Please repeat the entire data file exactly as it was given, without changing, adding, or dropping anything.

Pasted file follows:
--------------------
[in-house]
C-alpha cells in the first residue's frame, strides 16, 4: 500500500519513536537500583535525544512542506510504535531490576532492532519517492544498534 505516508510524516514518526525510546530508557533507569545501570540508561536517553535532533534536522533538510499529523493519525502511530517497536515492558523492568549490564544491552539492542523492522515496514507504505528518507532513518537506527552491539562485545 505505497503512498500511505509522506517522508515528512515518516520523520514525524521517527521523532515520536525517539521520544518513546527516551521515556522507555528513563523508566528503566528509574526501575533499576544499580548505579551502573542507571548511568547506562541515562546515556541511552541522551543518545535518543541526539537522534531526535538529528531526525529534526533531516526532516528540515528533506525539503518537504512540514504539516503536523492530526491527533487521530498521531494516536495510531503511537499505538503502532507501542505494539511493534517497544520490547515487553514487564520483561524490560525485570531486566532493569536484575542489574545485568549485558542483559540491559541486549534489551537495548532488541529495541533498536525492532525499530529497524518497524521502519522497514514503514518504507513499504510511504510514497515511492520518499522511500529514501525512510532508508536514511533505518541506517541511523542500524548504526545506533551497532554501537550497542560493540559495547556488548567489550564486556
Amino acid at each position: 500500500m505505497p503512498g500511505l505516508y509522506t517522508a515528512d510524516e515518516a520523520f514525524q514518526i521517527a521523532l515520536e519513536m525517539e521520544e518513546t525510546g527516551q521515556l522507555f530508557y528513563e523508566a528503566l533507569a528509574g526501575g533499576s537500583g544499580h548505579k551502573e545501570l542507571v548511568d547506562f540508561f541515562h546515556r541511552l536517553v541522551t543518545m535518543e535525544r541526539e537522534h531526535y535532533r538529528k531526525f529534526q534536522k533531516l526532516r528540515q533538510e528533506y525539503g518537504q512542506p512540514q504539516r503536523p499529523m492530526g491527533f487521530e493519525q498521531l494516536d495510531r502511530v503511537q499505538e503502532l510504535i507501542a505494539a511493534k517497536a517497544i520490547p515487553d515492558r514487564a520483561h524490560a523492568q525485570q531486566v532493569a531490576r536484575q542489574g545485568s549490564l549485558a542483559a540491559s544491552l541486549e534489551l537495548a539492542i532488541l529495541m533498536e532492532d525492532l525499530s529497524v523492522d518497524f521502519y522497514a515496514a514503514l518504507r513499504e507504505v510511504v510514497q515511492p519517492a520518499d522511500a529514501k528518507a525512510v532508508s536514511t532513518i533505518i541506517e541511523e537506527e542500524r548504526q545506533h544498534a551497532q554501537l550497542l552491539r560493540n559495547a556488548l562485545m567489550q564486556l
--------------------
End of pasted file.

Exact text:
[in-house]
C-alpha cells in the first residue's frame, strides 16, 4: 500500500519513536537500583535525544512542506510504535531490576532492532519517492544498534 505516508510524516514518526525510546530508557533507569545501570540508561536517553535532533534536522533538510499529523493519525502511530517497536515492558523492568549490564544491552539492542523492522515496514507504505528518507532513518537506527552491539562485545 505505497503512498500511505509522506517522508515528512515518516520523520514525524521517527521523532515520536525517539521520544518513546527516551521515556522507555528513563523508566528503566528509574526501575533499576544499580548505579551502573542507571548511568547506562541515562546515556541511552541522551543518545535518543541526539537522534531526535538529528531526525529534526533531516526532516528540515528533506525539503518537504512540514504539516503536523492530526491527533487521530498521531494516536495510531503511537499505538503502532507501542505494539511493534517497544520490547515487553514487564520483561524490560525485570531486566532493569536484575542489574545485568549485558542483559540491559541486549534489551537495548532488541529495541533498536525492532525499530529497524518497524521502519522497514514503514518504507513499504510511504510514497515511492520518499522511500529514501525512510532508508536514511533505518541506517541511523542500524548504526545506533551497532554501537550497542560493540559495547556488548567489550564486556
Amino acid at each position: 500500500m505505497p503512498g500511505l505516508y509522506t517522508a515528512d510524516e515518516a520523520f514525524q514518526i521517527a521523532l515520536e519513536m525517539e521520544e518513546t525510546g527516551q521515556l522507555f530508557y528513563e523508566a528503566l533507569a528509574g526501575g533499576s537500583g544499580h548505579k551502573e545501570l542507571v548511568d547506562f540508561f541515562h546515556r541511552l536517553v541522551t543518545m535518543e535525544r541526539e537522534h531526535y535532533r538529528k531526525f529534526q534536522k533531516l526532516r528540515q533538510e528533506y525539503g518537504q512542506p512540514q504539516r503536523p499529523m492530526g491527533f487521530e493519525q498521531l494516536d495510531r502511530v503511537q499505538e503502532l510504535i507501542a505494539a511493534k517497536a517497544i520490547p515487553d515492558r514487564a520483561h524490560a523492568q525485570q531486566v532493569a531490576r536484575q542489574g545485568s549490564l549485558a542483559a540491559s544491552l541486549e534489551l537495548a539492542i532488541l529495541m533498536e532492532d525492532l525499530s529497524v523492522d518497524f521502519y522497514a515496514a514503514l518504507r513499504e507504505v510511504v510514497q515511492p519517492a520518499d522511500a529514501k528518507a525512510v532508508s536514511t532513518i533505518i541506517e541511523e537506527e542500524r548504526q545506533h544498534a551497532q554501537l550497542l552491539r560493540n559495547a556488548l562485545m567489550q564486556l